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About Us

Welcome to the Center for Vascular Biology (CVB) at UConn Health, located in Farmington, Connecticut. Dr. Linda H. Shapiro, Director, oversees the Center which was formed in 1998. The University of Connecticut Board of Trustees chose vascular biology as one of the strategic areas of research in the UConn Health Strategic Plan and recruitment began in earnest in 1998. Currently, there are six primary faculty members in the Center. One other UConn Health faculty member is affiliated with the CVB and contributes to the research and education efforts of the Center.

Vascular biology is the study of the cells of the vascular system, which permeates every organ in the body. Blood vessels are dynamic structures made up of several cell types, including endothelial and smooth muscle cells. Abnormality of blood vessels is important in many serious diseases, including heart attacks, stroke, diabetic leg ulcers, cancer growth and metastasis, diabetic blindness, rheumatoid arthritis and neurodegeneration, among others.

CVB faculty participates in educational programs in the schools of medicine, dental medicine and graduate school. Active graduate and postdoctoral training programs exist in the laboratories of the CVB. Through cutting-edge research and education, we aim to contribute important new knowledge to the field of vascular biology.

News

Publications

Caromile LA, Dortche K, Rahman MM, Grant CL, Stoddard C, Ferrer FA, Shapiro LH. PSMA redirects cell survival signaling from the MAPK to the PI3K-AKT pathways to promote the progression of prostate cancer. Sci Signal. 2017 Mar 14;10(470).pii: eaag3326. doi: 10.1126/scisignal.aag3326. PubMed PMID: 28292957. Full text.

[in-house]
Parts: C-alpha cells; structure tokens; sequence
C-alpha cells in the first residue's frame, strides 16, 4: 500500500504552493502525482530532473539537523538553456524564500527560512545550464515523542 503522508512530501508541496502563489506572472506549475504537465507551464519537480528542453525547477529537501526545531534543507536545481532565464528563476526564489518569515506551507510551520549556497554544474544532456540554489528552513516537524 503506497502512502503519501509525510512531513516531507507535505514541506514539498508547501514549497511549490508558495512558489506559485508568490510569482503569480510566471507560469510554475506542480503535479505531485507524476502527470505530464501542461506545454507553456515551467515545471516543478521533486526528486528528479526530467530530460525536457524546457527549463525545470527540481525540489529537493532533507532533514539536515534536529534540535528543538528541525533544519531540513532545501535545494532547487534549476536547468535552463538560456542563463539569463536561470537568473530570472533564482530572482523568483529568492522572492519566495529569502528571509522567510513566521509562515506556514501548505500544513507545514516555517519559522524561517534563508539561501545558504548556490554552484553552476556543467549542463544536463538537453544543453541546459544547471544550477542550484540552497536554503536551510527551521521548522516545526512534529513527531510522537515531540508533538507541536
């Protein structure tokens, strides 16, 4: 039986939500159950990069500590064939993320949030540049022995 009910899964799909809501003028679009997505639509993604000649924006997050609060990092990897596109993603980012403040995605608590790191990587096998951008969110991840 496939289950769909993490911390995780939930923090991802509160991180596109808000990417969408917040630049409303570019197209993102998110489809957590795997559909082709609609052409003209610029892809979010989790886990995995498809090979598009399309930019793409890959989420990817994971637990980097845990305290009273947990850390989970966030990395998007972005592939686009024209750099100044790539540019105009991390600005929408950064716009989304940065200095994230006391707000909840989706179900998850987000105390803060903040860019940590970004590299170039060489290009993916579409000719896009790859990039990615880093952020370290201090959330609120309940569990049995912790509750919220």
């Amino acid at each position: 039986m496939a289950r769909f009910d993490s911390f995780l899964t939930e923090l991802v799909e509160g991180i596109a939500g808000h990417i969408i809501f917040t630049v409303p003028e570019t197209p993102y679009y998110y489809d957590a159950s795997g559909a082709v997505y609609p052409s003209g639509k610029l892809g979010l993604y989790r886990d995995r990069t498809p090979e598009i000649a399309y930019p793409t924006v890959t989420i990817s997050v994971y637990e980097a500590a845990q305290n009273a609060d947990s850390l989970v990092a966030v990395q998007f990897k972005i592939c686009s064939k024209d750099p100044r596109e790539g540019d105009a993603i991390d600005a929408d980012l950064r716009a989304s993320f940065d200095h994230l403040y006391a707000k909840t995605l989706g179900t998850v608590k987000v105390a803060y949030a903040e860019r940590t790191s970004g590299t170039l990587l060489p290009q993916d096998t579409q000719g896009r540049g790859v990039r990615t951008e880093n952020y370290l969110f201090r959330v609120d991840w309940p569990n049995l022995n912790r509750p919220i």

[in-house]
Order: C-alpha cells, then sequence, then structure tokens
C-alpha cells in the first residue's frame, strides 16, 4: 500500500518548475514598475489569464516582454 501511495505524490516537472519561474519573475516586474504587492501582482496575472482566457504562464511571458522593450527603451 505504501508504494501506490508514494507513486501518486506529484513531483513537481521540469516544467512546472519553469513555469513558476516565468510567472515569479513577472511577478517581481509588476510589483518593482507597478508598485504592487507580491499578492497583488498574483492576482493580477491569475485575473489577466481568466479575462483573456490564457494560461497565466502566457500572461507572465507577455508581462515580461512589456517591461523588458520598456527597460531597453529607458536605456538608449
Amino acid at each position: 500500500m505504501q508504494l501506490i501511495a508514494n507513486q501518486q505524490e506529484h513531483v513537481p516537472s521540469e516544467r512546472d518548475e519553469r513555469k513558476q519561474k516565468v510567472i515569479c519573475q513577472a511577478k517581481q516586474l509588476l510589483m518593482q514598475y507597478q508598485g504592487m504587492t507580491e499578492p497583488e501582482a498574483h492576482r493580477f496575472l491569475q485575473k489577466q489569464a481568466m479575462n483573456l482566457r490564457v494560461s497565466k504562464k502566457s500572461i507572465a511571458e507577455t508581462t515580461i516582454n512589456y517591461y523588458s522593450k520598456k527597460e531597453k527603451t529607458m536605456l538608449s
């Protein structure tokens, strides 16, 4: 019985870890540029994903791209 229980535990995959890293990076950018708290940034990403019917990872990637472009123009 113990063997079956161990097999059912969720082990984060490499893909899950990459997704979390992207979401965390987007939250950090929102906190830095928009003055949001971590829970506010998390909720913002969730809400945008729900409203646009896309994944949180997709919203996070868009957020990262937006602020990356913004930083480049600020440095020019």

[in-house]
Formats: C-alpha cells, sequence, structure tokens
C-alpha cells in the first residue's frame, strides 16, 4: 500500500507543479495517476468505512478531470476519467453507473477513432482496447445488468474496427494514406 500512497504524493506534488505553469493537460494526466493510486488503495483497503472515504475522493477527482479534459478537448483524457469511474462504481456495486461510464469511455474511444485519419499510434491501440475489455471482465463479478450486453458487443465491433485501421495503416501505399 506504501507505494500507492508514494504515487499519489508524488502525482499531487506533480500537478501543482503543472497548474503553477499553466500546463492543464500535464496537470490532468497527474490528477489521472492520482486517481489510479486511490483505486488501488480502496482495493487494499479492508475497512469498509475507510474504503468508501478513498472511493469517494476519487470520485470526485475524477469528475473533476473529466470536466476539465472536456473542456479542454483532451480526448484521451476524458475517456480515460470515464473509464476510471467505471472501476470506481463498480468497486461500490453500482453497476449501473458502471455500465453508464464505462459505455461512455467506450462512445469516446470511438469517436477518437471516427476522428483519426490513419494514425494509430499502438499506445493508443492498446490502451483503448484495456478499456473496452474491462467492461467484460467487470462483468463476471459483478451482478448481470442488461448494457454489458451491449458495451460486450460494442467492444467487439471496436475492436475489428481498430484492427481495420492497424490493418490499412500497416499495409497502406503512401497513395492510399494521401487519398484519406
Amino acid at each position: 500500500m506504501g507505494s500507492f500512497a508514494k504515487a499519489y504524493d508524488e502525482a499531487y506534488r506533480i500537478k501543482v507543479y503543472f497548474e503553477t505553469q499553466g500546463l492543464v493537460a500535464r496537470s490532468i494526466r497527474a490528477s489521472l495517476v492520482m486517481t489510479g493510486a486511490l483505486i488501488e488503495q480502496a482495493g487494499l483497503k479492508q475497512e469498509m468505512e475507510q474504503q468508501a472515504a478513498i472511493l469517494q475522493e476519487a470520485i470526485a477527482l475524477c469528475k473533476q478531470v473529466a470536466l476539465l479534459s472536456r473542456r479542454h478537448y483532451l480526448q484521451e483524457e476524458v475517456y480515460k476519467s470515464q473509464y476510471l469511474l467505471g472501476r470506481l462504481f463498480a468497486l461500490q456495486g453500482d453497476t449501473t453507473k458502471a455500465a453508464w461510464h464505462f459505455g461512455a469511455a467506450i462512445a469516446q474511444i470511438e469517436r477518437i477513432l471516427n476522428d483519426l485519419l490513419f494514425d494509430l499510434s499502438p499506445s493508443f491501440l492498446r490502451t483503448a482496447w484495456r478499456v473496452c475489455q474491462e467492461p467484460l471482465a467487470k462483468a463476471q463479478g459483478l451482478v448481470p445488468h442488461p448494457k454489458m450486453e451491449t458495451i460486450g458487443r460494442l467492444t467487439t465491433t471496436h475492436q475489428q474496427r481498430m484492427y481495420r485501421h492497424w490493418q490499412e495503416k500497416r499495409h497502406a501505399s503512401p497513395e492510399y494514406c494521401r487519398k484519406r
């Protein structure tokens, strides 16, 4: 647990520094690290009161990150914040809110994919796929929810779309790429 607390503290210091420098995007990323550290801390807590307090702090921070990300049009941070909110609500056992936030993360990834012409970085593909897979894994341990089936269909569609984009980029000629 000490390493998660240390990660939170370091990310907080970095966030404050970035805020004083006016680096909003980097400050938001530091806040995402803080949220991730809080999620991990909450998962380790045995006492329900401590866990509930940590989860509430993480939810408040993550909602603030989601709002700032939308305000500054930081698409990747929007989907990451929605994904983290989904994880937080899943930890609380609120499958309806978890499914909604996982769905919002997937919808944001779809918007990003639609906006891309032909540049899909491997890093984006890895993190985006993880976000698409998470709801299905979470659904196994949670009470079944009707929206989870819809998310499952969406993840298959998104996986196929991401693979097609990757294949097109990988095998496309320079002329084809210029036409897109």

Golden D, Kolmakova A, Sura S, Vella AT, Manichaikul A, Wang XQ, Bielinski SJ, Taylor KD, Chen YI, Rich SS, Rodriguez A. Lymphocyte activation gene 3 and coronary artery disease. JCI Insight. 2016 Oct 20;1(17):e88628. PubMed PMID: 27777974.

Qendro V, Bugos GA, Lundgren DH, Glynn J, Han MH, Han DK. Integrative proteomics, genomics, and translational immunology approaches reveal mutated forms of Proteolipid Protein 1 (PLP1) and mutant-specific immune response in multiple sclerosis. Proteomics. 2017 Mar;17(6). doi: 10.1002/pmic.201600322. PubMed PMID: 28191734.

Kopsiaftis S, Hegde P, Taylor JA 3rd, Claffey KP. AMPKα Is Suppressed in Bladder Cancer through Macrophage-Mediated Mechanisms. Transl Oncol. 2016 Dec;9(6):606-616. doi: 10.1016/j.tranon.2016.07.007. PubMed PMID: 27916296.

Kopsiaftis S, Sullivan KL, Garg I, Taylor JA 3rd, Claffey KP. AMPKα2 Regulates Bladder Cancer Growth through SKP2-Mediated Degradation of p27. Mol Cancer Res. 2016 Dec;14(12):1182-1194. Epub 2016 Sep 16. PubMed PMID: 27638620.

 

brain vasculatue
Brain vasculature by multiphoton imaging

Contact Us

Phone: 860-679-3173

Fax: 860-679-1201

Email: fpalmer@uchc.edu